Autodesk is putting the designs for its Ember 3D printer out there free for everyone – mechanical design files, the lot.
The full design of Ember in Fusion 360 is now available for free to view, download, inspect and modify, shared under the same license Arduino uses to share their design files (a Creative Commons Attribution-ShareAlike license).
This adds to Autodesk’s planned disruption of the desktop market, just like the formulation for its resin, which it is “explicitly inviting you to understand, remix, and remake”.
As explained by Eric Wilhelm, the founder of Instructables.com and head of Autodesk’s hardware group, where the Ember 3D printer was designed, with these design files, you can conceivably make your own Ember.
“However,” points out Wilhelm. “Many of Ember’s parts are injection molded, and while it is possible to 3D print these parts (many of Ember’s first prototypes were largely 3D printed — there’s a certain beauty in a 3D-printed 3D printer), it’s probably more work and ultimately more expensive than buying an Ember.”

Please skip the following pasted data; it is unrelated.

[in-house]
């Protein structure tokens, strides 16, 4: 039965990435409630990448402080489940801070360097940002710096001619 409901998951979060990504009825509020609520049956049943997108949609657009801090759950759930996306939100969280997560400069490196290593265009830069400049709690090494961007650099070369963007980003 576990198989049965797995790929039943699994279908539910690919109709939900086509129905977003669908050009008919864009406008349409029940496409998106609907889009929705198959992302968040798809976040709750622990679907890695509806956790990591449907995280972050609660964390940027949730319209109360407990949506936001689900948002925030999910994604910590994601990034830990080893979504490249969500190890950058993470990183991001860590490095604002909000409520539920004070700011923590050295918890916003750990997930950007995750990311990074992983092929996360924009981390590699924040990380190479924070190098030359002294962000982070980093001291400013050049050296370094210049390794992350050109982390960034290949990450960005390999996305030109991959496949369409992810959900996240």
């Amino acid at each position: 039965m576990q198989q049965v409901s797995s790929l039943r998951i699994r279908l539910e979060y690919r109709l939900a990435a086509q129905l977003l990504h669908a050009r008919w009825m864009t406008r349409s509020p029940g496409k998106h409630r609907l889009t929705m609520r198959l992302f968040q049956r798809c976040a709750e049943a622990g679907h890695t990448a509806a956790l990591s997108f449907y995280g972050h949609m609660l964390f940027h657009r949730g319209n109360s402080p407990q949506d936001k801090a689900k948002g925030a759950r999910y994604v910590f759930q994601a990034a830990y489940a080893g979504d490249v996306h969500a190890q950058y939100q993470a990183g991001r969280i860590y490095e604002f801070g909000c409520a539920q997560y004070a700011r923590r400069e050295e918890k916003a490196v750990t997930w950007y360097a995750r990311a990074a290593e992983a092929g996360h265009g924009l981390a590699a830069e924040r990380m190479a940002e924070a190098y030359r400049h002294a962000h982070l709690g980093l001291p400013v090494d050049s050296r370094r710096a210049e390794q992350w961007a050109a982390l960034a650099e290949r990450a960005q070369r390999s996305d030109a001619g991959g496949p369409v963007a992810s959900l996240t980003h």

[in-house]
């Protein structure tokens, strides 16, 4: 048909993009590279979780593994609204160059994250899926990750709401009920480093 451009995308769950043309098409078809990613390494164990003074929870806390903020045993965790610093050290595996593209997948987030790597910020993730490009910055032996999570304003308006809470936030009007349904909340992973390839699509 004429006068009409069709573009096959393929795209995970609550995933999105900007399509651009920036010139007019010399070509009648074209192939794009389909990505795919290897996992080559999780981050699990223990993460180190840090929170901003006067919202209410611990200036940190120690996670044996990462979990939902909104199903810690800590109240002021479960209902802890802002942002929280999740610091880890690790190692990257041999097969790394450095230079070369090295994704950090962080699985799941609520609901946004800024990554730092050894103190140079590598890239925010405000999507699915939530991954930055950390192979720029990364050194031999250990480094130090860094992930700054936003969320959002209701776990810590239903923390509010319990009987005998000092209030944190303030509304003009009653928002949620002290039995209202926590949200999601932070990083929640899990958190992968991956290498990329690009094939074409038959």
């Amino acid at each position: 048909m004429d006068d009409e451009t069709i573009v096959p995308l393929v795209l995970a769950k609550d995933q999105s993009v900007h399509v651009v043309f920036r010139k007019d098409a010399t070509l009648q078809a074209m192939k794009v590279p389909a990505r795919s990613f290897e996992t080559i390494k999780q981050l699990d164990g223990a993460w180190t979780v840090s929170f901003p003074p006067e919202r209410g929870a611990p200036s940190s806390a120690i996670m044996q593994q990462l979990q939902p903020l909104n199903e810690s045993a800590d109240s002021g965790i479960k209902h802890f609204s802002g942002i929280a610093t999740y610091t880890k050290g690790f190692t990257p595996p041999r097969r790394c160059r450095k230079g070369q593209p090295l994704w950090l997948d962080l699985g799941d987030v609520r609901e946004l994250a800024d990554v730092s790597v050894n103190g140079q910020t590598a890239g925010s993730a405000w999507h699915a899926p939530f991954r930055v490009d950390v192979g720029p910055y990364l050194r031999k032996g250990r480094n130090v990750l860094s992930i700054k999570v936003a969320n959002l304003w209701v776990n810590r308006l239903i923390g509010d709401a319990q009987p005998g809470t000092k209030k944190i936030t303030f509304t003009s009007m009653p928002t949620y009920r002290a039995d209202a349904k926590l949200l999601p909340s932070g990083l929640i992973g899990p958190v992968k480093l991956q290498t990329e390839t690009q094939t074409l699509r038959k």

The same is true for its projector – a Fusion model of the projector won’t help you make your own, but it seems that’s isn’t the point.
“Our thought is not that you would duplicate Ember, but extend it. The design files allow you to make your own modifications and enhancements,” adds Wilhelm. “For example, we’d love to see Ember used as a research platform to explore the next-generation of stereolithography.”
It’s an exciting move and one which also proves that Autodesk is willing to stick to the promises it made when launching its foray into 3D printing.
Expect a few lookalike machines to quickly appear on the market before the end of the year, but also be prepared for people taking the stereolithography process forward – something that is surely worth the risk of open sourcing a machine like this. Other 3D printer makers take note.